Comparison of a rapid visual algorithm for quantification of infarct size with direct planimetry of infarct size by delayed enhancement-CMR
Journal of Cardiovascular Magnetic Resonance volume 11, Article number: O22 (2009)
Direct planimetry of myocardial infarct size by delayed enhancement CMR (DE-CMR) has been well validated as a technique for quantification of infarct size with both a high degree of accuracy and reproducibility. Direct planimetry however requires extensive post processing and is time consuming and therefore not ideal for performance in a routine clinical service. We propose a visual algorithm to quantify total infarct size that would be rapid and easily incorporated into routine clinical practice. In this study we sought to: 1) compare the level of agreement between our visual scoring algorithm and direct planimetry of infarct size; 2) compare the time required for each method of quantifying infarct size.
We enrolled 101 consecutive patients with known chronic myocardial infarction (MI) who underwent CMR viability assessment. Direct planimetry was performed by segmentation of hyperenhanced (HE) regions (signal intensity > 2 standard deviations above remote myocardium) in all short axis DE-CMR slices. The total volume of the HE zone was then divided by the total volume of myocardium within the left ventricle (calculated by planimetry of endocardial and epicardial borders on all DE-CMR images so as to include both HE and non-HE myocardium). Visual scoring of all studies was performed using a 17 segment model with scores assigned based on the visual extent of HE myocardium in each segment (i.e. 0 = no HE, 1 = 1–25% HE, 2 = 26–50% HE, 3 = 51–75% HE, and 4 = 76–100% HE). Visual infarct size was then calculated by averaging the midpoint of the % HE within each of the 17 segments (i.e. score of 0 = 0%, 1 = 13%, 2 = 38%, 3 = 63%, 4 = 88%). Agreement between the visual algorithm and planimetry was compared using Bland-Altman analysis.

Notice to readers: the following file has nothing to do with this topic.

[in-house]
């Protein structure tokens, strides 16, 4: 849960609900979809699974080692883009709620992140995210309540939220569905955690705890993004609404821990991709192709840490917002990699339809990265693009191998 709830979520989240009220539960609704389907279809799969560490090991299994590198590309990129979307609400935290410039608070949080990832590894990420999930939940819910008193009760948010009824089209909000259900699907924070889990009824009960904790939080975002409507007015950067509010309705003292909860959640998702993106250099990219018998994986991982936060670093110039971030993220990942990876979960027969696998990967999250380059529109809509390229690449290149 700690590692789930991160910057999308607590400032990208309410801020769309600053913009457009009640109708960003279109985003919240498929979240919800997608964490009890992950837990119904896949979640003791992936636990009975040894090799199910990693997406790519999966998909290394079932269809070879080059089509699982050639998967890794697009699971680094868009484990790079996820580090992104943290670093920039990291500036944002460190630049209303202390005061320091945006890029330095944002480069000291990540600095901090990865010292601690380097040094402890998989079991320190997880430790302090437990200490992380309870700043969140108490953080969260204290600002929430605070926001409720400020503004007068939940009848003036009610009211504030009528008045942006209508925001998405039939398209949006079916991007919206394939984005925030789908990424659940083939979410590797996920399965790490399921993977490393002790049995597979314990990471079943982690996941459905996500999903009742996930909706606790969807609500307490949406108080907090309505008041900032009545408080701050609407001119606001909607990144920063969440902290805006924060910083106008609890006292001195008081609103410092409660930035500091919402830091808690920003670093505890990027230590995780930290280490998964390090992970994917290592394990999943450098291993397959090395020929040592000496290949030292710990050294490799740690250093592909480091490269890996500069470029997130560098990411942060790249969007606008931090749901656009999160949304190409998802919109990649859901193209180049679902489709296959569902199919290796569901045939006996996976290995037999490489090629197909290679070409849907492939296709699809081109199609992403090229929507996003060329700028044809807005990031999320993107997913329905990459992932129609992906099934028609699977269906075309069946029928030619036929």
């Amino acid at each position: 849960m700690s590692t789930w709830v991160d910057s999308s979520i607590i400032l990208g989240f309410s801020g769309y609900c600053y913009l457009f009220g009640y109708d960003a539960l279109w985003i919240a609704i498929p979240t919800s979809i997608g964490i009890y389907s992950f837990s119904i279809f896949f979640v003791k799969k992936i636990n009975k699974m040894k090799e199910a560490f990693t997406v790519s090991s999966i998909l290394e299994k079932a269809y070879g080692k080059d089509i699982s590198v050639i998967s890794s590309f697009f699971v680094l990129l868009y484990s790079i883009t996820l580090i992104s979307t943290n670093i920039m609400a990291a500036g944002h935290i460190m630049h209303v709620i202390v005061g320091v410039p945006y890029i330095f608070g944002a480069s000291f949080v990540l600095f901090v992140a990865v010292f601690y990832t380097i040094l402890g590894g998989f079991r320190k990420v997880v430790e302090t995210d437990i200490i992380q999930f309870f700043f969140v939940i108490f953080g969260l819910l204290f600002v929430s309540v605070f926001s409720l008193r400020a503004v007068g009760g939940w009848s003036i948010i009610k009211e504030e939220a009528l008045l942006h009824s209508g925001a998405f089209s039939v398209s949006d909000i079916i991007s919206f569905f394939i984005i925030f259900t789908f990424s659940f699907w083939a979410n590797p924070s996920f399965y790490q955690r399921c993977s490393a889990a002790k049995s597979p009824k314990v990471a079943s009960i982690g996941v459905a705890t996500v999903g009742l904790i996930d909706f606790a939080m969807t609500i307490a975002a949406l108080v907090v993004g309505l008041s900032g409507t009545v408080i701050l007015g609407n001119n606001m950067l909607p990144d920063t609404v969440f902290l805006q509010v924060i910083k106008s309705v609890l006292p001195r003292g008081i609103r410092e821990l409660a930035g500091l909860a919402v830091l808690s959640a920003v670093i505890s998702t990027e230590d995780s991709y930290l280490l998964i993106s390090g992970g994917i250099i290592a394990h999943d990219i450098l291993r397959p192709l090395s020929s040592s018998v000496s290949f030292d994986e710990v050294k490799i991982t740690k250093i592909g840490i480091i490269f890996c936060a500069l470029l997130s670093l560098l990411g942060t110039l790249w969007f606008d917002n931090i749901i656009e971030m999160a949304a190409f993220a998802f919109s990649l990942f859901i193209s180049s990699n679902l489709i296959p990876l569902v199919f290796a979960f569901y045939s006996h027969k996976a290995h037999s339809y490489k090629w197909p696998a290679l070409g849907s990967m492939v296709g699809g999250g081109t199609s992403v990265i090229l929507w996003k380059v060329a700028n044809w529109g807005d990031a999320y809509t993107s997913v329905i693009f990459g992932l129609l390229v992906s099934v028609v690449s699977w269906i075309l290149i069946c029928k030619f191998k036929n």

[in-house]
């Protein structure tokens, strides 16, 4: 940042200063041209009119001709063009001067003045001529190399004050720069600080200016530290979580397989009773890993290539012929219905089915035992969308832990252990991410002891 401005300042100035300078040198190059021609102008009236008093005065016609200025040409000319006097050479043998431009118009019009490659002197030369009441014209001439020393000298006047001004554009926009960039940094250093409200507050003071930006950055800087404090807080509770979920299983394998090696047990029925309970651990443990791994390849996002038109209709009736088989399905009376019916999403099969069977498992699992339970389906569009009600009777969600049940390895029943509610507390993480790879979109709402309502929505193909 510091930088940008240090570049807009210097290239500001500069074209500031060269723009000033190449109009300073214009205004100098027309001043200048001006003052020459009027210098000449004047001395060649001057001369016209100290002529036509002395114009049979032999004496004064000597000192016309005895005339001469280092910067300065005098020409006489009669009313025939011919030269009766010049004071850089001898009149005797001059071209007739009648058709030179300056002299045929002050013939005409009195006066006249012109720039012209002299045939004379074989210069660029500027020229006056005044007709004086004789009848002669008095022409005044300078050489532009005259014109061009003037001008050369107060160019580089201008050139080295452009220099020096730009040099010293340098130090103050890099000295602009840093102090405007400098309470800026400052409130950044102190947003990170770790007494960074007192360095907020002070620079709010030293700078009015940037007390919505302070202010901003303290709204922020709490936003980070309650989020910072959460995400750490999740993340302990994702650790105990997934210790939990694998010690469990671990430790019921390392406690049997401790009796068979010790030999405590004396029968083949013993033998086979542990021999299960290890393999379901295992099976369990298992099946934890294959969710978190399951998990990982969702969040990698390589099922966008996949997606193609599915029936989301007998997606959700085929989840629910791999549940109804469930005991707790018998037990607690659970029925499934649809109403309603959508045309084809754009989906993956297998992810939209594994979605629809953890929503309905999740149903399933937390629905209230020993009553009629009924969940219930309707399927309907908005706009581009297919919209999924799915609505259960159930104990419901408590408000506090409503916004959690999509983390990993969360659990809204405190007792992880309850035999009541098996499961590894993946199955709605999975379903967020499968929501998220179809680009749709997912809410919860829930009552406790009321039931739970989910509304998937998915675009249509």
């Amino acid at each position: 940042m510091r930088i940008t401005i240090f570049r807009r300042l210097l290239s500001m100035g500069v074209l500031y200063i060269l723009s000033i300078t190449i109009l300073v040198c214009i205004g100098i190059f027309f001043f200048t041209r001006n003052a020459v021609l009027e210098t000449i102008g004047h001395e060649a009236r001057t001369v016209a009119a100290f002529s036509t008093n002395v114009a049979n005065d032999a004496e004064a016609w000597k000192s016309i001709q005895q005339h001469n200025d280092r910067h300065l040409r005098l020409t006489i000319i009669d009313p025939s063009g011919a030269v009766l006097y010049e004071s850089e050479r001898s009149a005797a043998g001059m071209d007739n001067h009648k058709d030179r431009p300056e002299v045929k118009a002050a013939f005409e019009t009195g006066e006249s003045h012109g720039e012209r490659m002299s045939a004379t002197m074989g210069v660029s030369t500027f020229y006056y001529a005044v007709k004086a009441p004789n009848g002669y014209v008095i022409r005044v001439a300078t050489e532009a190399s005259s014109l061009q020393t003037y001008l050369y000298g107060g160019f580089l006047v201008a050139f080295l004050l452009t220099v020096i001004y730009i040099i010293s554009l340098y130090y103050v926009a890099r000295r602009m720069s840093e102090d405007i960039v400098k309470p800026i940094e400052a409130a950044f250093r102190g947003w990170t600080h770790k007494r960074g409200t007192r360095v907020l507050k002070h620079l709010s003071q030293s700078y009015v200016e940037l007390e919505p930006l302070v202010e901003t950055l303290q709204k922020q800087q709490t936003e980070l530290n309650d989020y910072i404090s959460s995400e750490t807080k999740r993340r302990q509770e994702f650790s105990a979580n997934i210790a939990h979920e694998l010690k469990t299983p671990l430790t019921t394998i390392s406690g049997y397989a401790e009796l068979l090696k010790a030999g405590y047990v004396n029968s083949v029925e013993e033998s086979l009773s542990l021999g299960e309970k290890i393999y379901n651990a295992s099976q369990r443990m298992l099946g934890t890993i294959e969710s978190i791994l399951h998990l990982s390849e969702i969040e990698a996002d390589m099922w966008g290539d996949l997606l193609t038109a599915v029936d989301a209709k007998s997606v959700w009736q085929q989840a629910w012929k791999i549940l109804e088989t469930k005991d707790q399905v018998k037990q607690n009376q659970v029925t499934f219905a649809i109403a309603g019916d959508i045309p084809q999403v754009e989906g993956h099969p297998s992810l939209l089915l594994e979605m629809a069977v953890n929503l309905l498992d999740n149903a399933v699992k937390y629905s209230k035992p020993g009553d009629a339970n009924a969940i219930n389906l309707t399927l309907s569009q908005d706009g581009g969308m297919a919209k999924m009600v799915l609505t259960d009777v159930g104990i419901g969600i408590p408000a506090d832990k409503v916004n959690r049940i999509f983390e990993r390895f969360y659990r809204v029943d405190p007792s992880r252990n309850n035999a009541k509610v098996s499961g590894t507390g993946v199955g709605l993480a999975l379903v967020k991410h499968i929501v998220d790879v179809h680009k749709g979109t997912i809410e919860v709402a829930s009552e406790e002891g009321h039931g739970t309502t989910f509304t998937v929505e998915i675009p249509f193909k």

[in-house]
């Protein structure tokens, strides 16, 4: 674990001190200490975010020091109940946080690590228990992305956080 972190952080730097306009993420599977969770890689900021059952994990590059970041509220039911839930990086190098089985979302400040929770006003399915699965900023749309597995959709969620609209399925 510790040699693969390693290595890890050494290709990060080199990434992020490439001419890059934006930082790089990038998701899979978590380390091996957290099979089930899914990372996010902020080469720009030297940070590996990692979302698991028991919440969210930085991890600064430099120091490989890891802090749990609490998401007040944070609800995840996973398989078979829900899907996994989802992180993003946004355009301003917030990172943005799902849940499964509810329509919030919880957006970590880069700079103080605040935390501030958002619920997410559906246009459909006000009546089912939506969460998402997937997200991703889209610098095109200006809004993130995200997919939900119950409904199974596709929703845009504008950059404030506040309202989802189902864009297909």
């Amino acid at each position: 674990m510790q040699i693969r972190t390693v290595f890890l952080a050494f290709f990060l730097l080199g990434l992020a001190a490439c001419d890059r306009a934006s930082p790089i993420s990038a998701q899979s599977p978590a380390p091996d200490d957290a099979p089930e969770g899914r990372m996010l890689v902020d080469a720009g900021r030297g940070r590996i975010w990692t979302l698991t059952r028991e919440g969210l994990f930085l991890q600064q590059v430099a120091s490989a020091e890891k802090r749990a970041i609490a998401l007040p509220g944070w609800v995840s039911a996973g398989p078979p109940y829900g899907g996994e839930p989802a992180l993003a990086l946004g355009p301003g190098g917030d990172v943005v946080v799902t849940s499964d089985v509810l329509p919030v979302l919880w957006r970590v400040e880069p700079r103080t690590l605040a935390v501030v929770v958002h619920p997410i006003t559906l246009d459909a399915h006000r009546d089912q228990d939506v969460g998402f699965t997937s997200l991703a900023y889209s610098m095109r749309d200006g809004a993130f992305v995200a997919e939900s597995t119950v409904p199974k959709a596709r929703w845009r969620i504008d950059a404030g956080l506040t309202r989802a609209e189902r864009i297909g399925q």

The study population consisted of 101 patients with chronic MI (infarct age 5.3 ± 6.5 years) of which 70 (69%) were men, age 63.7 ± 2.3 years, left ventricular (LV) ejection fraction 52.4 ± 15.5%, and LV mass 154.7 ± 51.3 g. Of the 101 patients, 30 (30%) had a history of congestive heart failure, 29 (29%) had diabetes mellitus, 86 (85%) had hypertension, and 94 (93%) had hyperlipidemia. The total infarct size was not statistically different between the visual algorithm (11.4 ± 10.4%) and directly planimetry (9.3 ± 8.5%, p = NS). The range of infarct sizes was 0–40% by direct planimetry. Bland Altman analysis revealed a nonsignificant bias of 2.1% of LV (p = NS) with 95% confidence interval between the visual algorithm and planimetry of +11.3% to -7.1%, see figure. The visual algorithm required less time than direct planimetry (5.5 ± 1.6 minutes vs. 22.4 ± 4.5 minutes respectively; p < 0.001).
The visual algorithm provides a rapid method to quantify total infarct size with good agreement to direct planimetry. This is a useful time-efficient alternative for quantifying chronic infarct size in a routine clinical setting.
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Cheema, O.M., Patel, A.A. & Shah, D.J. Comparison of a rapid visual algorithm for quantification of infarct size with direct planimetry of infarct size by delayed enhancement-CMR. J Cardiovasc Magn Reson 11 (Suppl 1), O22 (2009). https://doi.org/10.1186/1532-429X-11-S1-O22